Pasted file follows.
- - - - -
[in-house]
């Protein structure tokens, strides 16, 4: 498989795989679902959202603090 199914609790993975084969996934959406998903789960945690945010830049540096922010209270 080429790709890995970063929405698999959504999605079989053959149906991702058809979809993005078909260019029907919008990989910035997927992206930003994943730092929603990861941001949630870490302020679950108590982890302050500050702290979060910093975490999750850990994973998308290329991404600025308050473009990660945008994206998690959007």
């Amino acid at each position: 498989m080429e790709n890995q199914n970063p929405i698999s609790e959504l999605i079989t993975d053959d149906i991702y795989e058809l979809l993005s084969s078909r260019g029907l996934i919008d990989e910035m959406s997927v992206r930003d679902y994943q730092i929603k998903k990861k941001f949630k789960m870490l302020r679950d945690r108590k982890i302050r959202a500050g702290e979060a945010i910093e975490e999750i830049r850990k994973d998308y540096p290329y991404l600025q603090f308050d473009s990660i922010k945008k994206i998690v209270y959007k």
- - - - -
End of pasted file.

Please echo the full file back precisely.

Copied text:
[in-house]
């Protein structure tokens, strides 16, 4: 498989795989679902959202603090 199914609790993975084969996934959406998903789960945690945010830049540096922010209270 080429790709890995970063929405698999959504999605079989053959149906991702058809979809993005078909260019029907919008990989910035997927992206930003994943730092929603990861941001949630870490302020679950108590982890302050500050702290979060910093975490999750850990994973998308290329991404600025308050473009990660945008994206998690959007």
């Amino acid at each position: 498989m080429e790709n890995q199914n970063p929405i698999s609790e959504l999605i079989t993975d053959d149906i991702y795989e058809l979809l993005s084969s078909r260019g029907l996934i919008d990989e910035m959406s997927v992206r930003d679902y994943q730092i929603k998903k990861k941001f949630k789960m870490l302020r679950d945690r108590k982890i302050r959202a500050g702290e979060a945010i910093e975490e999750i830049r850990k994973d998308y540096p290329y991404l600025q603090f308050d473009s990660i922010k945008k994206i998690v209270y959007k």